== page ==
I remember once picking up an old photo album from the coffee table and thumbing through the pictures of my childhood. This time, the captioned dates and locations caught my attention. In 1951 I was in Arizona, 1952 Oklahoma, 1953 San Diego, 1956 Brazil, 1959 Alabama, 1963 Hawaii, 1966 Illinois. Change had been a way of life back then.
Every time I made friends, got attached to a house or my bedroom or bonded with a teacher, my dad would announce that it was time to pack up and move. Such was the life of an Air Force family. I accepted it as the way things were. I would walk into each new school wondering which of those faces belonged to my new best friend. Though I was young and just doing what came naturally, I think now that I’d somehow made a conscious decision to be optimistic and to make the best of the situation.
Being flexible, being open, and shifting your mind-set is a powerful choice. And, because it doesn’t always look like a choice, people often miss it.
Successful people adopt the proper attitude to react to ever-changing circumstances. They know what they picture in their mind will create the mood they’re in and the kind of behaviors that follow. Successful people have shown that the quality of life is determined not by what happens to them, but rather by what they do about what happens to them.
For instance, being able to work out effectively at the end of the day will depend on what sort of mood you’re in and how you picture that workout in your mind. If for hours ahead of time you’ve been dreading going to the gym because, say, you don’t like the clothes you brought to work out in, or you can’t bear to see that gorgeous blonde who always wears a skimpy workout outfit so that all the men will stare at her, you’ll produce a certain state of mind that, frankly, isn’t exactly conducive to going to work out. On the other hand, if you’re looking forward to meeting your girlfriend there and finding out all about her new job, or you can’t wait to take your favorite instructor’s aerobics class, you’ll produce a totally different state of mind and behaviors. Obviously, you behave differently when you’re angry or anxious than you do when you’re excited. So, you’re less likely to have a good workout when negative feelings intrude.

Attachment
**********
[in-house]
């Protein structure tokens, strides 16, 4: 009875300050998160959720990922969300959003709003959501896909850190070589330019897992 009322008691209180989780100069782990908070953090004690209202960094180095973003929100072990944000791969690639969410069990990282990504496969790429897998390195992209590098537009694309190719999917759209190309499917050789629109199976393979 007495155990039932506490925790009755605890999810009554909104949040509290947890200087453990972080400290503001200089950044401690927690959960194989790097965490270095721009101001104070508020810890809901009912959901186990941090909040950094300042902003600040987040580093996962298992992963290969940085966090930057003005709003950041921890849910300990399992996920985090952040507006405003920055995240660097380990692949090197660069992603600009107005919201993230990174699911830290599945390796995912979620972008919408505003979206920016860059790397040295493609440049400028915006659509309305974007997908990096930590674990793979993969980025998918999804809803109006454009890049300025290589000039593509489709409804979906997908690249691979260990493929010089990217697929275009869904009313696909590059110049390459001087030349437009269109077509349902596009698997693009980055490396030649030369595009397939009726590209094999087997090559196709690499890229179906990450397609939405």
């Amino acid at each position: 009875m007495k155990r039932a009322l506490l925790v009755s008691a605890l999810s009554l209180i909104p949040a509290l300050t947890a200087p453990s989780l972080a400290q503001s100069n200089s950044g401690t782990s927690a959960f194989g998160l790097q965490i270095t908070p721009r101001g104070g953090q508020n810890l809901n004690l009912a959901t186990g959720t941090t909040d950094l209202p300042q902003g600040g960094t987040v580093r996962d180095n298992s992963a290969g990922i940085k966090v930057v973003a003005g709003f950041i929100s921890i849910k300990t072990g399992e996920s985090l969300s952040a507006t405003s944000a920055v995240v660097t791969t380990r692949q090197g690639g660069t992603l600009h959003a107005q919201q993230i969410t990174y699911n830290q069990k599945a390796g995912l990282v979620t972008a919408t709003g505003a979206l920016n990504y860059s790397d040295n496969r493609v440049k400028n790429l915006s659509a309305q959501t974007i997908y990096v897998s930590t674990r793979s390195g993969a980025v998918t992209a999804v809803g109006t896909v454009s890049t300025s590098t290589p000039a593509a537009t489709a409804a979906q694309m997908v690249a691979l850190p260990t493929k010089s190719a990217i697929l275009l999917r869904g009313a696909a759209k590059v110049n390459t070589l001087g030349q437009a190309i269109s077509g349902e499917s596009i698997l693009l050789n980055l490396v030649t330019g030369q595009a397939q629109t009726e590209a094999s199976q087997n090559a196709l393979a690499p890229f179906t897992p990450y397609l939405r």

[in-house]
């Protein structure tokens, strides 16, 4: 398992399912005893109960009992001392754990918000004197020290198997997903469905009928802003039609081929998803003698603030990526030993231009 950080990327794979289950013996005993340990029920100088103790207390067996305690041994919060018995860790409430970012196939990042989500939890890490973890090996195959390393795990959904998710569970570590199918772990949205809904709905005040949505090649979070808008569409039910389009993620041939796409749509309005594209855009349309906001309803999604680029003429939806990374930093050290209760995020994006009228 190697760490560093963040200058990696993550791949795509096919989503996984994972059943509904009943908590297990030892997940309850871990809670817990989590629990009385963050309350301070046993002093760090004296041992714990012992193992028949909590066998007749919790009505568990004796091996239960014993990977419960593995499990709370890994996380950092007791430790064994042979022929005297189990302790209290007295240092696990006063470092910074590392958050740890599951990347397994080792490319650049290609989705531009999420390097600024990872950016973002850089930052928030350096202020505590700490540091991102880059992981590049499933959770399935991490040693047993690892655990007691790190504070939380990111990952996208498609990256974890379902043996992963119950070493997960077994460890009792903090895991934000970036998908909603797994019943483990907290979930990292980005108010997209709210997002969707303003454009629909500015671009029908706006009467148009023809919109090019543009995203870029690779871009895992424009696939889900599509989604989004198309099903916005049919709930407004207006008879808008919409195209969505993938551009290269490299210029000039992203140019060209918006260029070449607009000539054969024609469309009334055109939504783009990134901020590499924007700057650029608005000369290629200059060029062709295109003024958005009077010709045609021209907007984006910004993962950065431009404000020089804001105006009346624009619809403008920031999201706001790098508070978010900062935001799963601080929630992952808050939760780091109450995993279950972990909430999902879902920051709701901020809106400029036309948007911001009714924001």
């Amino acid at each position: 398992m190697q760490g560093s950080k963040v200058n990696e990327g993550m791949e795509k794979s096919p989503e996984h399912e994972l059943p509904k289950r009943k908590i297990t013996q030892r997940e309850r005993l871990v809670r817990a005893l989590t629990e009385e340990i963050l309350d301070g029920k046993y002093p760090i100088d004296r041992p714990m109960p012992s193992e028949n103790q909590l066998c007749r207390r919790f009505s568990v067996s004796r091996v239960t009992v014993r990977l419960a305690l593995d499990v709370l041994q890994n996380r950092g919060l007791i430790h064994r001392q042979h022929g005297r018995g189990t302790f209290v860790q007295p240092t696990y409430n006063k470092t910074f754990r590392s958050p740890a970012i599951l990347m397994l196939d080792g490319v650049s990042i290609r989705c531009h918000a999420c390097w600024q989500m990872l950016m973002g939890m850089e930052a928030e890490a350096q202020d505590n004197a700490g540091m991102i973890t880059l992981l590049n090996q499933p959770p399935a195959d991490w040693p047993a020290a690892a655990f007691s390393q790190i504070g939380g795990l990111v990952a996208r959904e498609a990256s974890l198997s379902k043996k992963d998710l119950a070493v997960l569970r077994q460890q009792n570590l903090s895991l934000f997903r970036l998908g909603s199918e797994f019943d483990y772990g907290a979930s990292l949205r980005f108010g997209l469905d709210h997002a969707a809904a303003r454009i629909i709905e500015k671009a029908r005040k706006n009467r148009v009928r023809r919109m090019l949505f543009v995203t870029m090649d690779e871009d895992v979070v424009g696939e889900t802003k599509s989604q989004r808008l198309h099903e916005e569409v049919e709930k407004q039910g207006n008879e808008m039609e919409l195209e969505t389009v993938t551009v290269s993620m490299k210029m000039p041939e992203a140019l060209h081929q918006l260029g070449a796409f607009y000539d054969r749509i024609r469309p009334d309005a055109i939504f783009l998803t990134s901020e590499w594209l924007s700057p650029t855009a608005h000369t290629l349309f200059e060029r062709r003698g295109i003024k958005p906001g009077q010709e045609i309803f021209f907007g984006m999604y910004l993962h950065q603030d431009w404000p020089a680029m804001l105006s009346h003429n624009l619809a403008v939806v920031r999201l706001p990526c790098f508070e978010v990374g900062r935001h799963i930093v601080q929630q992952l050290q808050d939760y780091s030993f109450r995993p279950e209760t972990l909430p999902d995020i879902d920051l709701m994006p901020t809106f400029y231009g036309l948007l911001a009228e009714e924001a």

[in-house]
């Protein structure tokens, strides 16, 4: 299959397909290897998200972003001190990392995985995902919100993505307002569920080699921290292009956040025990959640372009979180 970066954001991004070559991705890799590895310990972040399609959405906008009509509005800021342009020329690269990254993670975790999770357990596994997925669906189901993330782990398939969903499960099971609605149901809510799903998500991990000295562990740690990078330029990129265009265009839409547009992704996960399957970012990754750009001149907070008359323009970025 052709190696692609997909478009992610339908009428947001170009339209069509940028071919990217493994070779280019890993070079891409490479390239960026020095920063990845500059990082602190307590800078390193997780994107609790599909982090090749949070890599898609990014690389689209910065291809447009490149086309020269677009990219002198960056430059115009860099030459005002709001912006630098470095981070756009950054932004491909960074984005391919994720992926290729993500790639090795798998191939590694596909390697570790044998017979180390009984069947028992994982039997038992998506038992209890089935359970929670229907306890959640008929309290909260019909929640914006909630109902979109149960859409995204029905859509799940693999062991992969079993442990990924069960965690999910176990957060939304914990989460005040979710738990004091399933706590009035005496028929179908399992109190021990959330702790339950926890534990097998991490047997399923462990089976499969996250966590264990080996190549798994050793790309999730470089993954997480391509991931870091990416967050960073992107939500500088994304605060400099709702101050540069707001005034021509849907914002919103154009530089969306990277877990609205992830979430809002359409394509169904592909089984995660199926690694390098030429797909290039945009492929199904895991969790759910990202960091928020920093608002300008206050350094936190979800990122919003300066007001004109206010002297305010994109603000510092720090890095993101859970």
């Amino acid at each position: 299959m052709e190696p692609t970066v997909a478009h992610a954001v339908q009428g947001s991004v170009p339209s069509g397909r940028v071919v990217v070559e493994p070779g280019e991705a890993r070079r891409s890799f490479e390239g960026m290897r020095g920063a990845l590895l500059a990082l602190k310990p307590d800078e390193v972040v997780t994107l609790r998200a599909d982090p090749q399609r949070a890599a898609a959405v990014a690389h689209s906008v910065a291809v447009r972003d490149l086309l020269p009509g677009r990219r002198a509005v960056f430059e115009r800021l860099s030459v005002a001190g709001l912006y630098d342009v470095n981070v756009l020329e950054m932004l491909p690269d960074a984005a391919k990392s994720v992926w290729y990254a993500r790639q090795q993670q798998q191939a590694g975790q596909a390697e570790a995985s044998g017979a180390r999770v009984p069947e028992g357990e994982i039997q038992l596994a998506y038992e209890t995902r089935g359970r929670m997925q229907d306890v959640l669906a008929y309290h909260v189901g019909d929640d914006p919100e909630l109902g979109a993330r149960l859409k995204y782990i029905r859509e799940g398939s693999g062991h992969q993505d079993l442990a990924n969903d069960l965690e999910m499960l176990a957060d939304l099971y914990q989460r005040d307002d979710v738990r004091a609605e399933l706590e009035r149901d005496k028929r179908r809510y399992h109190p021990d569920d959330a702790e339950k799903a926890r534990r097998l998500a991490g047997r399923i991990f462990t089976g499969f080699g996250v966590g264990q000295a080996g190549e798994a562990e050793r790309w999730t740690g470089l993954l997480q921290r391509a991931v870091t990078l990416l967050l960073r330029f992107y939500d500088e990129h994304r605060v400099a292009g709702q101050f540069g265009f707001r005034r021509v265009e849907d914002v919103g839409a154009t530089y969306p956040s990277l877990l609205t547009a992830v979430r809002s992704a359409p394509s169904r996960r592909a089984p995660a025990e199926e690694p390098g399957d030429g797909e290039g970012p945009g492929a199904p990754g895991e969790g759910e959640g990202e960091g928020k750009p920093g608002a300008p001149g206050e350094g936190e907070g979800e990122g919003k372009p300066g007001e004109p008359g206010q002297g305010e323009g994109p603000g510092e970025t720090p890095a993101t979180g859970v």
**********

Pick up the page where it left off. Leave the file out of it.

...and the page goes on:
It’s an endless cycle. When you do have a great workout and begin to feel physically vibrant, you perceive the world differently with more life and enthusiasm. And, that of course, creates a mind-set to take care of yourself.
The key to getting to the gym, or to wherever you work out, consistently is to present things to yourself in such a way that you’re going to want to take positive action. In short, you have to be in charge of filtering your thoughts throughout the day.
Sometimes, though, that’s difficult. For me, it happens when I’m tired. I experience such a dramatic change in my thought patterns compared to when I’ve had a good night’s sleep that things begin looking sour to me. Instead of looking forward to new challenges, I start dreading every commitment on my calendar. Each question I’m asked can no longer be answered simply, because I read more sinister, ulterior meanings into the words.
So, knowing this about myself, I’ve learned that if I don’t get enough sleep, I can’t keep my mind shifted into the positive direction that serves me best. If I stay up too late, I’m less likely to get up at 6 a.m., full of life and ready to work out.
My attitude is that I’m in charge of what I think and how I interpret events, so I pay attention to the chatter in mind, and when it starts bad-mouthing the world, I respond accordingly. I shift my mind-set to keep me on track, especially when my health and fitness are concerned.